American Heritage® Dictionary of the English Language, Fourth Edition
- n. Any of several widely cultivated bulbous plants of the genus Narcissus, having long narrow leaves and usually white or yellow flowers characterized by a cup-shaped or trumpet-shaped central crown.
Century Dictionary and Cyclopedia
- n. A plant of the genus Narcissus. See cut under cyathiform.
- n. A genus of monocotyledonous plants of the order Amaryllidaceæ and the tribe Amarylleæ, known by its undivided cup-shaped corona. There are about 20 species, mainly European, with narrow upright leaves from a coated bulb; they are favorite garden-plants, mostly hardy, bearing their conspicuous yellow or white, often fragrant, blossoms in early spring, also much employed for forcing. N. poeticus, the poet's narcissus, has white flowers, the crown, edged with pink, scarcely projecting from the throat. N. biflorus, with the scapes two-flowered and the crown forming a short cup, is the primrose peerless of the old gardeners. N. Polyanthus and N. Tazetta, with varieties, have the flowers numerous, and are called
polyanthus narcissus. N. odorusand others furnish oils or essences to the perfumer. For other species, see bell-flower, 2, daffodil, jonquil, butter-and-eggs, and hoop-petticoat. See also cuts under daffodiland jonquil.
- n. In heraldry, a flower composed of six petals, or a sort of hexafoil or architectural ornament of six lobes, used as a bearing.
- n. Any of several bulbous flowering plants, of the genus Narcissus, having white or yellow cup- or trumpet-shaped flowers, notably the daffodil
- n. A beautiful young man, like the mythological Greek Narcissus
GNU Webster's 1913
- n. (Bot.) A genus of endogenous bulbous plants with handsome flowers, having a cup-shaped crown within the six-lobed perianth, and comprising the daffodils and jonquils of several kinds.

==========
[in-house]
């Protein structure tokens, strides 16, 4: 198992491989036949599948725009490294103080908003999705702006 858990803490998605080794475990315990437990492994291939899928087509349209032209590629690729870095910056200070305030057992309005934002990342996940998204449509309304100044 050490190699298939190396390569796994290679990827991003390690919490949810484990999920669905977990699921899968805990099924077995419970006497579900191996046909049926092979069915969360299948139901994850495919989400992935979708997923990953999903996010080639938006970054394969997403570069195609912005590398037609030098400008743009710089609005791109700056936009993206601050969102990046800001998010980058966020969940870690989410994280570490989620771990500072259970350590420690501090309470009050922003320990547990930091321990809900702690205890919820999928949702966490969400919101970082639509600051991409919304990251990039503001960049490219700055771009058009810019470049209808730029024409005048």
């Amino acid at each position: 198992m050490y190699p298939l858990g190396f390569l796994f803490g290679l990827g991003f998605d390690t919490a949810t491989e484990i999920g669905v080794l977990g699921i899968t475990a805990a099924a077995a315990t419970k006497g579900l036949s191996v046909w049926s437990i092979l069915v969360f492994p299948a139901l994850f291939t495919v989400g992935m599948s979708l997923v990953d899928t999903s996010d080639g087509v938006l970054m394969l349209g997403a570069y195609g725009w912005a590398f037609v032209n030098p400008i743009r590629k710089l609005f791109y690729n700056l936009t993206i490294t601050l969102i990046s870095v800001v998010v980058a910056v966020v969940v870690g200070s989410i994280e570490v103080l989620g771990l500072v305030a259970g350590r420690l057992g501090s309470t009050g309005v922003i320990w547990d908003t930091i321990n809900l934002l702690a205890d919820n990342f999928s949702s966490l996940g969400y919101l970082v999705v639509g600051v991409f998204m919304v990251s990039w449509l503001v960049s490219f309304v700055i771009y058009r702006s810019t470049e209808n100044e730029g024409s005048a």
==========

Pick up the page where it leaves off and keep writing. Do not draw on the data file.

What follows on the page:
- n. (Classical Myth.) A beautiful youth fabled to have been enamored of his own image as seen in a fountain, and to have been changed into the flower called Narcissus.
- n. (Greek mythology) a beautiful young man who fell in love with his own reflection
- n. bulbous plant having erect linear leaves and showy yellow or white flowers either solitary or in clusters
- Latin, from Ancient Greek ναρκίσσος (narkissos). (Wiktionary)
- Latin, from Greek narkissos (influenced by narkē, numbness, from its narcotic properties). (American Heritage® Dictionary of the English Language, Fourth Edition)
“Do you mean that the narcissus is a relation of yours?" asked the tulip, still looking skyward.”
“The narcissus is the eye; the feeble stem of that plant bends languidly under its dower, and thus recalls to mind the languor of the eyes.”
“What a dear little girl," said the quiet poet's narcissus from the corner.”
“The narcissus are the promise of spring…we, yes we, in North Florida have a chance of SNOW at the end of the week…just depends on what the winds do……if so, you will hear a shriek of excitement all the way to Fairegardens!”
“But somehow -- I don't know how it is but when Anne and them are together, though she ain't half as handsome, she makes them look kind of common and overdone -- something like them white June lilies she calls narcissus alongside of the big, red peonies, that's what. ”
“And yes, you could totally wear it yourself - it's not really that sweet a perfume; like many Spring flowers such as narcissus, there is a greennness to the fragrance that sometimes even eclipses any sweetness they may have.”
“She would certainly have betrayed that this was not the kind of narcissus she wanted, but for the Fairy Melinette, who had been anxiously watching the interview, and now thought it quite time to interfere.”
“They may be considered in two classes: -- the forcing bulbs, such as narcissus and freesia, and those given natural conditions of growth in pots, such as amaryllis or callas.”
“Nothing has quite hung so deep in the narcissus pool of social media like Gaga's "Born this Way" -- it's a song built within the kingdom walls of Twitter and blogs, endlessly teased by the queen herself along with her prime jester, Perez Hilton.”
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Looking for tweets for narcissus.